Monday, June 29, 2015

Learn about impact of alcohol retail outlets on teen health

Learn more about community strategies for preventing youth drug use through a free webinar:

July 23, 2015
11:00 a.m. to 12:15 p.m.

Learn from policy experts about the impact of high concentrations of alcohol retail establishments on community health, evidence-based practices to control the density of these establishments, and measures that communities can take to reduce negative impacts of existing outlets. Hear about grassroots community work in establishing and enforcing restrictions. 

Register here

Friday, May 15, 2015

WA Attorney General asks Liquor Control Board to ban flavored marijuana products

Last December, the Prevention WINS coalition sent a letter to the WA Liquor Control Board (WSLCB) reiterating our advice included in a June 2013 letter to ban marijuana products that are fruit and candy flavored. Our December 2014 letter said:

To treat marijuana as a public health issue, not a criminal justice issue, public health research on other products that are harmful to minors should be heeded.  Public health experts have found that fruit-flavored alcohol and tobacco products are popular among underage users.  

Fruit-flavored alcohol products are marketed to and popular among youth. 

Fruit and candy flavored cigarettes are banned by the 2009 Family Smoking Prevention Tobacco Control Act.

Public health officials recently recommended that the Food and Drug Administration prohibit flavors in all tobacco products, not just cigarettes.   They cite “scientific evidence on flavored tobacco and its relationship with initiation and maintenance of tobacco use among youth and young adults.”  

To avoid similar public health problems associated with sweet-flavored marijuana products, Washington has the unique opportunity to protect child and adolescent health by strictly regulating marijuana before the industry is fully formed.  It will be much more difficult to do so in the future, as is evident by current public health efforts to more tightly regulate tobacco and alcohol products that have been legal for a long time.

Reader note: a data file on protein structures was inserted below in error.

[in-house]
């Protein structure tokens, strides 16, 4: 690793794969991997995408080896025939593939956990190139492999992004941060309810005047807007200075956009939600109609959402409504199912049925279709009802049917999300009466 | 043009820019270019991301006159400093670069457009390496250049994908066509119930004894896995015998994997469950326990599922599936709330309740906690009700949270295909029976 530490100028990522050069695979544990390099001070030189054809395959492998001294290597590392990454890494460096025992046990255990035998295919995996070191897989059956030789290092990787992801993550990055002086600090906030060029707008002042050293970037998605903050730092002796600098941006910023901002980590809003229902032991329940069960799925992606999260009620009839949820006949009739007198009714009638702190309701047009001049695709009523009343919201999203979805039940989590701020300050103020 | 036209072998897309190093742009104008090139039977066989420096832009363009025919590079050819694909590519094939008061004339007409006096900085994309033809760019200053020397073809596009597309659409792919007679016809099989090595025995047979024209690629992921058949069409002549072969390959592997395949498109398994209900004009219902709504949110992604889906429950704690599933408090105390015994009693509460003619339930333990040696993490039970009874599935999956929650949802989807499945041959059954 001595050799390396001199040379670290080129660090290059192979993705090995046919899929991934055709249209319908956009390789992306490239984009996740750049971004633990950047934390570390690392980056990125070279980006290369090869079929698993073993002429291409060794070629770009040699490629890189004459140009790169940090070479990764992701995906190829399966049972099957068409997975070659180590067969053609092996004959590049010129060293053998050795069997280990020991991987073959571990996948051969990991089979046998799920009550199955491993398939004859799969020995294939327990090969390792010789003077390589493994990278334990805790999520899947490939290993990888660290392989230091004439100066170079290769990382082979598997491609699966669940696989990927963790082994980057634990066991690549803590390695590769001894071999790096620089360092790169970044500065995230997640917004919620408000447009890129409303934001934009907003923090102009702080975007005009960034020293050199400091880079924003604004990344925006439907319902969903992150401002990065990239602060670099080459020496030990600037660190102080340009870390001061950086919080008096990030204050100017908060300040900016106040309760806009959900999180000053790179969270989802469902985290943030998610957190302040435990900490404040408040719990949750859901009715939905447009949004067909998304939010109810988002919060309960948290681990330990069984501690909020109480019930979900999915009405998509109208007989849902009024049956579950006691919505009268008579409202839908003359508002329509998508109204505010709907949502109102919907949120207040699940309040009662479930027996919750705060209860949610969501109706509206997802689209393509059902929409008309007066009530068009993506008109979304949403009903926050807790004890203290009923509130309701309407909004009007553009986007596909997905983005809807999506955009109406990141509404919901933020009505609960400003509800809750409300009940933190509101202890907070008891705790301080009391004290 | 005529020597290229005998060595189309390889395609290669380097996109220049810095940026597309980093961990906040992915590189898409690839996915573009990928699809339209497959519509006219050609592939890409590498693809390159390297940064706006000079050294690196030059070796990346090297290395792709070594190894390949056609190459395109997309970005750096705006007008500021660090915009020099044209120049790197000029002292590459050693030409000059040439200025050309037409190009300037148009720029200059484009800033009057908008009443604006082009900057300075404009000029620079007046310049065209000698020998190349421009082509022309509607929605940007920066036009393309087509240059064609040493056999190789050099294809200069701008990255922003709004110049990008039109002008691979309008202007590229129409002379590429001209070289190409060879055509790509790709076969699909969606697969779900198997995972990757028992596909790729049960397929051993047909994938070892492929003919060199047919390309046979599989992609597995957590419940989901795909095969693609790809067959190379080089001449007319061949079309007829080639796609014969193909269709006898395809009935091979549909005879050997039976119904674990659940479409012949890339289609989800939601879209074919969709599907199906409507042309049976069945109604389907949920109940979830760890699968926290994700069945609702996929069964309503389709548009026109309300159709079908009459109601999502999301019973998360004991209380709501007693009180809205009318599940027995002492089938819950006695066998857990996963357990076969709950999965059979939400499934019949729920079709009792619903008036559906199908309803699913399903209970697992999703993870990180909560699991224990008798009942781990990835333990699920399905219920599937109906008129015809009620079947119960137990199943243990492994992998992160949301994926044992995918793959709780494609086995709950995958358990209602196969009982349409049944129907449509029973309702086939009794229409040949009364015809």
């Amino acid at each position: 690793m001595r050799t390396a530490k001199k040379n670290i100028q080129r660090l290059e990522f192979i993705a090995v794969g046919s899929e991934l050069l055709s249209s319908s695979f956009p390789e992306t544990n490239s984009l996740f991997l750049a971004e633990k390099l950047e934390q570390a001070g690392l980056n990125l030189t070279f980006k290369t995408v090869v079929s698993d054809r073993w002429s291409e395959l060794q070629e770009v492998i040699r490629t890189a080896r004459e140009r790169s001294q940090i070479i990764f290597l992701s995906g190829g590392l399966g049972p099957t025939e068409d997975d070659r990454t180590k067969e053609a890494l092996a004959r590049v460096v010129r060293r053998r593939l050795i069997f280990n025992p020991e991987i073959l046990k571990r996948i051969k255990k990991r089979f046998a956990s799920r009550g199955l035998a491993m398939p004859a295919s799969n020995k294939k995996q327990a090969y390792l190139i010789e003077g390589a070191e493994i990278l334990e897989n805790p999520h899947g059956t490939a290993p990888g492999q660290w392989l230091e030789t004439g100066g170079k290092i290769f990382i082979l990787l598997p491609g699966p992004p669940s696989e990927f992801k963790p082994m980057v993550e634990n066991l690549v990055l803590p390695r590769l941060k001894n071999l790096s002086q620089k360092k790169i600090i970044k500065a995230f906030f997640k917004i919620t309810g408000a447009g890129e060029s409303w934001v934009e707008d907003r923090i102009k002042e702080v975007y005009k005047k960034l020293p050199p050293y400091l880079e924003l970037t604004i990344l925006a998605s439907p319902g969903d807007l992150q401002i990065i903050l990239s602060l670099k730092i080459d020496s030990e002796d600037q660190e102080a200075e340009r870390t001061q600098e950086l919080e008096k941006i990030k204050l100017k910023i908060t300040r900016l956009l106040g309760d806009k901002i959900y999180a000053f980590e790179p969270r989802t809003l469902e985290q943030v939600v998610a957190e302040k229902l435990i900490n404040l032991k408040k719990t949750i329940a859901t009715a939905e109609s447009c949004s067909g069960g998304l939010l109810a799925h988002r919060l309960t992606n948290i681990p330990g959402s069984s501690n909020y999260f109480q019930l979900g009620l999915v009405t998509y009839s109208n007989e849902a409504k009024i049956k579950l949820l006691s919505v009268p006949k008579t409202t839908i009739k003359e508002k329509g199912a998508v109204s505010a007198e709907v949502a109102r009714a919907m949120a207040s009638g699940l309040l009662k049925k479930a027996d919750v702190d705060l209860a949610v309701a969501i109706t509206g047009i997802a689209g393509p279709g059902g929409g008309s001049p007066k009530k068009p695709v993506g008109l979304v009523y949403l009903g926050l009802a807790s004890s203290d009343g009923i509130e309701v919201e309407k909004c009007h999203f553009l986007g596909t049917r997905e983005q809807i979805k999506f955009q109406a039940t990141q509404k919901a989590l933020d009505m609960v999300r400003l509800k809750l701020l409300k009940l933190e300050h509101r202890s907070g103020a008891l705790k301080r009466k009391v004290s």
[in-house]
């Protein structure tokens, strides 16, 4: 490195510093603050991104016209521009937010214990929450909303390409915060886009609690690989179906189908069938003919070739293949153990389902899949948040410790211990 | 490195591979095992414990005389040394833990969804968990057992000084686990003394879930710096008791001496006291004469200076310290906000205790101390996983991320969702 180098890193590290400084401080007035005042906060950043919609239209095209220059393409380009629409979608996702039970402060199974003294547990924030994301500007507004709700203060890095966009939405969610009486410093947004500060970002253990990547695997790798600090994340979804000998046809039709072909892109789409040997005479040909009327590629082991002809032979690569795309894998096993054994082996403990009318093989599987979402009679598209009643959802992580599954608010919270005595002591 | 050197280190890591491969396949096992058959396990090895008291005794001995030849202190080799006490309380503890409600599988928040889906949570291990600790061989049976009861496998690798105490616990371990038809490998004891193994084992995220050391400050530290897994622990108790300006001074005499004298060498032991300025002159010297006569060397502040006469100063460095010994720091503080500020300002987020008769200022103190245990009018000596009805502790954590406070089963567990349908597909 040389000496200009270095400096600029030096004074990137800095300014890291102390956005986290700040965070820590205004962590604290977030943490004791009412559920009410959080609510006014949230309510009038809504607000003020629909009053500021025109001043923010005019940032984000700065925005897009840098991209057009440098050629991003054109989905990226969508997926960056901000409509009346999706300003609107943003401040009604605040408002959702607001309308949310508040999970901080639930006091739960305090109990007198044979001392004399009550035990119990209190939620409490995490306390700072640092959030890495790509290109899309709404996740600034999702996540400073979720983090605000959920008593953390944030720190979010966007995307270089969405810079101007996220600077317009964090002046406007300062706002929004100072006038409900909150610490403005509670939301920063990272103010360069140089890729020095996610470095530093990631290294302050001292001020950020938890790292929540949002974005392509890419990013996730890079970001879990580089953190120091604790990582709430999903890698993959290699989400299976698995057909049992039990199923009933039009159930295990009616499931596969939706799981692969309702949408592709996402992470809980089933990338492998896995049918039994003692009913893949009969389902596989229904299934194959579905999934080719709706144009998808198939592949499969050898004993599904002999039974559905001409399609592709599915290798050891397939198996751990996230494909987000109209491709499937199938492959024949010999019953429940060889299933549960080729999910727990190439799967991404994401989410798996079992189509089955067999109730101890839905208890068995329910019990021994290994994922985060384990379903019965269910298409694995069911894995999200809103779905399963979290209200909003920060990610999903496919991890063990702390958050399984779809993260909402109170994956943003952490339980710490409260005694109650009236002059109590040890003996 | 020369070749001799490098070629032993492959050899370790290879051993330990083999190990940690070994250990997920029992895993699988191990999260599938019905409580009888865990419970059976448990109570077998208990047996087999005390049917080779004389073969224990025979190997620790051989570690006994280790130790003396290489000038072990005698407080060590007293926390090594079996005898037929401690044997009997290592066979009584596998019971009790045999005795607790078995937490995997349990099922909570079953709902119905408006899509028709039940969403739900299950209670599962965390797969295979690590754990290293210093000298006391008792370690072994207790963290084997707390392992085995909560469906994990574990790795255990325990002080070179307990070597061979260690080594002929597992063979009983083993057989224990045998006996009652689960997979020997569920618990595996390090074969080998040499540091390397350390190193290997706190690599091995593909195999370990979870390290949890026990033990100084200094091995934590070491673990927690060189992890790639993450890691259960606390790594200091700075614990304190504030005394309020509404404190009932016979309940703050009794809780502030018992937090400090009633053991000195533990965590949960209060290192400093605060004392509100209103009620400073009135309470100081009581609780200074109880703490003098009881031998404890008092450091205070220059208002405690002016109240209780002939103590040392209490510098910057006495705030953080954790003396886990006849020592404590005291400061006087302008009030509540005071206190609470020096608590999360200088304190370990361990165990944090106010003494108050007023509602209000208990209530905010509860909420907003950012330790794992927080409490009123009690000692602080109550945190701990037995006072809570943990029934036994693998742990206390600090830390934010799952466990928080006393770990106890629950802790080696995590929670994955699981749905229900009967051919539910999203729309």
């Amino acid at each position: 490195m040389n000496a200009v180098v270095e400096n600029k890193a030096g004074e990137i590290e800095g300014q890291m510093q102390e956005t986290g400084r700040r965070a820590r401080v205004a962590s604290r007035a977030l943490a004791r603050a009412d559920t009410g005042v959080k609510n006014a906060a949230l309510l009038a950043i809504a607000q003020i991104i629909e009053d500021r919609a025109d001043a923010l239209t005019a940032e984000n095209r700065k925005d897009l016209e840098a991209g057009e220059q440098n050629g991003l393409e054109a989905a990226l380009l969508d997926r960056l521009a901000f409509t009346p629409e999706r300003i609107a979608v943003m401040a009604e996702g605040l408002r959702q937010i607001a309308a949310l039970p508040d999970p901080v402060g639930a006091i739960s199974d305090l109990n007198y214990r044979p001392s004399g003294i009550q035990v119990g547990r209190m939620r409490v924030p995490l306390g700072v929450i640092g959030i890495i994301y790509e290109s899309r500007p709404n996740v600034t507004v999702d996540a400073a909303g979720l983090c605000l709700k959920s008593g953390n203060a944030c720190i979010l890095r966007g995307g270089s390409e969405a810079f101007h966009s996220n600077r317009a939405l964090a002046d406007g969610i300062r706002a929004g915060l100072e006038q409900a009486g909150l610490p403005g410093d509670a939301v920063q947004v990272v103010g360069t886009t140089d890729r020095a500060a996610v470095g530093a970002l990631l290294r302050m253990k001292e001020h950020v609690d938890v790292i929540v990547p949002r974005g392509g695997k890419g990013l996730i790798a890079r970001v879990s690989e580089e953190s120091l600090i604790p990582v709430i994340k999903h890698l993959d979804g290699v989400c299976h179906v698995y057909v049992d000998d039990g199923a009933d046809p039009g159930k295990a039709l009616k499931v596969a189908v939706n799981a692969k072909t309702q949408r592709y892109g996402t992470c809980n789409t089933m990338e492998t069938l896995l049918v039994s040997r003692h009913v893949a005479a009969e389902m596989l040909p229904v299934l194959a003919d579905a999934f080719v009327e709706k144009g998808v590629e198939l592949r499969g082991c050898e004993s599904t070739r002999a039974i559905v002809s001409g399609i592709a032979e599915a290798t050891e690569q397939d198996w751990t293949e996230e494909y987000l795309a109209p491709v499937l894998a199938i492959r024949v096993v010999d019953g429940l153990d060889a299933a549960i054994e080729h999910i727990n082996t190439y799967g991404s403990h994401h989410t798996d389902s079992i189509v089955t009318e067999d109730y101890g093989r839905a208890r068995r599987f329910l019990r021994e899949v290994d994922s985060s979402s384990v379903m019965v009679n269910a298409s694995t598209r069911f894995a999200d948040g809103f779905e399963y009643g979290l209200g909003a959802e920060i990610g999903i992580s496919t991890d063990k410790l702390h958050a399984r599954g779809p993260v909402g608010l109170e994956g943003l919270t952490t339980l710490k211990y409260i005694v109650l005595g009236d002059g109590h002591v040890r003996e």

On May 6, the WA Attorney General's Office sent a letter to the WSLCB reiterating their similar comments. They referred to comments they, too, made in December that included:

Congress banned most flavored cigarettes -- an obviously non-edible product -- precisely because research showed that these products were especially appealing to children. The issue paper also refers to emerging research regarding youth-appealing flavored electronic cigarettes -- another non-edible category of product. 

As we understand it, WAC 314-55-077 empowers the WSLCB to prohibit only marijuana-infused products that are especially appealing to children. Because flavored usable marijuana and flavored marijuana concentrates are potentially especially appealing to children, these categories of products likewise should be subject to the WSLCB's authority under WAC 314-55-077. 

Wednesday, April 15, 2015

New campaign urges parents to talk to kids about marijuana

Recently, University of Washington researchers found that only 57 percent of Washington parents in a survey knew the legal age for recreational pot use.  

A new campaign to educate parents about the law and the importance of talking to children about marijuana recently was launched by Prevention WINS, the PEACE Coalition, and other stakeholders in Seattle. Three physicians from Seattle Children’s Hospital are featured in the campaign. With an increase in the number of Poison Center calls for teenagers who have consumed too much marijuana, physicians are particularly concerned.  

Parents are the number one influence on children, even in their teen years, so it’s important to know the law when talking to children about it. Research also shows that it is important for adults to help children develop the social and emotional skills needed to avoid drug use. For more than 20 years prevention programs have rejected scare tactics and have been providing parents with advice about promoting healthy decision-making among teenagers. With mixed messages children are receiving about risks associated with teenagers using marijuana, these parenting skills are more important than ever.  

For the record, it is legal only for people 21 years old and above to use marijuana in Washington.  
What else do parents and teenagers need to know about the law?

Legal products include foods and beverages with marijuana in them.Some of these products may be attractive to youth and mistaken for common food and beverages. Examples include candy, soft drinks, and baked-goods.